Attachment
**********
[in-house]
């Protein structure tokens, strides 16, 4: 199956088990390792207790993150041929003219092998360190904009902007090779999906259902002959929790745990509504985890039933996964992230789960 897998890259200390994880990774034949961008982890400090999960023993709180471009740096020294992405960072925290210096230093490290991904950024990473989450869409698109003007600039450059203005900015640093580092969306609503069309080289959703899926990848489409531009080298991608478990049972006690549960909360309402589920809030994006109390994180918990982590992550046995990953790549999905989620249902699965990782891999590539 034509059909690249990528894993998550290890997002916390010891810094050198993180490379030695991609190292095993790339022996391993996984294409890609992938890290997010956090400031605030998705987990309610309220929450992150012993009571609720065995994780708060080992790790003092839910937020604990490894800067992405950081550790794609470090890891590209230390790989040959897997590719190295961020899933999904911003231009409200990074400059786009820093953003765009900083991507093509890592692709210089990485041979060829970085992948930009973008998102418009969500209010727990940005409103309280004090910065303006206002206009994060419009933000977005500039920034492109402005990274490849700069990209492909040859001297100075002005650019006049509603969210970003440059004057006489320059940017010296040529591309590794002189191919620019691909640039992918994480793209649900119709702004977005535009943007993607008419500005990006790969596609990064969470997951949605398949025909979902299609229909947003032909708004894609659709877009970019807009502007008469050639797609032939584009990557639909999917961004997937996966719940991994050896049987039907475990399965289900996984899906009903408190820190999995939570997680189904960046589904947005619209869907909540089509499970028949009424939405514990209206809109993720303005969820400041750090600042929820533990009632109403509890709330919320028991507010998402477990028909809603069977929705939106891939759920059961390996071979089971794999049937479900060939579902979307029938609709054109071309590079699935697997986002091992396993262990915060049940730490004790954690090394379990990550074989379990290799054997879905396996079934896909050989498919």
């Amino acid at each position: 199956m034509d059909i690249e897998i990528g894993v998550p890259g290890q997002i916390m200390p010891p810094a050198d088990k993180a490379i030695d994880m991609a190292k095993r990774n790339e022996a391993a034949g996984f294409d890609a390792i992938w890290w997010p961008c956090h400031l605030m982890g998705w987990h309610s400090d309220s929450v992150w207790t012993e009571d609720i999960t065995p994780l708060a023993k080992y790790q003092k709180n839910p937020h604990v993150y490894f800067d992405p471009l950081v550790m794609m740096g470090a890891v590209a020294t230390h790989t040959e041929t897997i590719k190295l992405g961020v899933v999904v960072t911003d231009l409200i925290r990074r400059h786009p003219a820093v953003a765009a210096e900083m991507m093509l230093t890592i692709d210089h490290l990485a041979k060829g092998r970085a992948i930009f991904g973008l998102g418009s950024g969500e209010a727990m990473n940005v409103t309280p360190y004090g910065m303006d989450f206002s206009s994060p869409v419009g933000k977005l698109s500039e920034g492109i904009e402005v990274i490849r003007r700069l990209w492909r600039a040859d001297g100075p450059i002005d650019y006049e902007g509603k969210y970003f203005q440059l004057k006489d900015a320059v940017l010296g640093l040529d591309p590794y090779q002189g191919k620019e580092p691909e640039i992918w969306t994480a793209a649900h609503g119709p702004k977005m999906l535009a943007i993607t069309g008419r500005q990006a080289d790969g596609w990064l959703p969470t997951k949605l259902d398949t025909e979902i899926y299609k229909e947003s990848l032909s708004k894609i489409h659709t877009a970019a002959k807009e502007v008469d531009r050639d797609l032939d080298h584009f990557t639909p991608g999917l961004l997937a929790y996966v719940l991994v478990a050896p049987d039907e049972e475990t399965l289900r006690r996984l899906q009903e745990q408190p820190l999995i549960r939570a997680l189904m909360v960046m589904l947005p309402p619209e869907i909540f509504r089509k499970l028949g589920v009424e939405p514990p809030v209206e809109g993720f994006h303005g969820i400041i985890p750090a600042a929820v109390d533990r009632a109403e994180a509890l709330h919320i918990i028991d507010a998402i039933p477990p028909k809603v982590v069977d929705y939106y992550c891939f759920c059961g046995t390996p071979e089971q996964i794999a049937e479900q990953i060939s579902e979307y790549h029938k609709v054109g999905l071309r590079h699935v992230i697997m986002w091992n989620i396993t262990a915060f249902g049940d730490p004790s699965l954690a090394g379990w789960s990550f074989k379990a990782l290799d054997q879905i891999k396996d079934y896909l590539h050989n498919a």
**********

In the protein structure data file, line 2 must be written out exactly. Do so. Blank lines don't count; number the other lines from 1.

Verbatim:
């Protein structure tokens, strides 16, 4: 199956088990390792207790993150041929003219092998360190904009902007090779999906259902002959929790745990509504985890039933996964992230789960 897998890259200390994880990774034949961008982890400090999960023993709180471009740096020294992405960072925290210096230093490290991904950024990473989450869409698109003007600039450059203005900015640093580092969306609503069309080289959703899926990848489409531009080298991608478990049972006690549960909360309402589920809030994006109390994180918990982590992550046995990953790549999905989620249902699965990782891999590539 034509059909690249990528894993998550290890997002916390010891810094050198993180490379030695991609190292095993790339022996391993996984294409890609992938890290997010956090400031605030998705987990309610309220929450992150012993009571609720065995994780708060080992790790003092839910937020604990490894800067992405950081550790794609470090890891590209230390790989040959897997590719190295961020899933999904911003231009409200990074400059786009820093953003765009900083991507093509890592692709210089990485041979060829970085992948930009973008998102418009969500209010727990940005409103309280004090910065303006206002206009994060419009933000977005500039920034492109402005990274490849700069990209492909040859001297100075002005650019006049509603969210970003440059004057006489320059940017010296040529591309590794002189191919620019691909640039992918994480793209649900119709702004977005535009943007993607008419500005990006790969596609990064969470997951949605398949025909979902299609229909947003032909708004894609659709877009970019807009502007008469050639797609032939584009990557639909999917961004997937996966719940991994050896049987039907475990399965289900996984899906009903408190820190999995939570997680189904960046589904947005619209869907909540089509499970028949009424939405514990209206809109993720303005969820400041750090600042929820533990009632109403509890709330919320028991507010998402477990028909809603069977929705939106891939759920059961390996071979089971794999049937479900060939579902979307029938609709054109071309590079699935697997986002091992396993262990915060049940730490004790954690090394379990990550074989379990290799054997879905396996079934896909050989498919």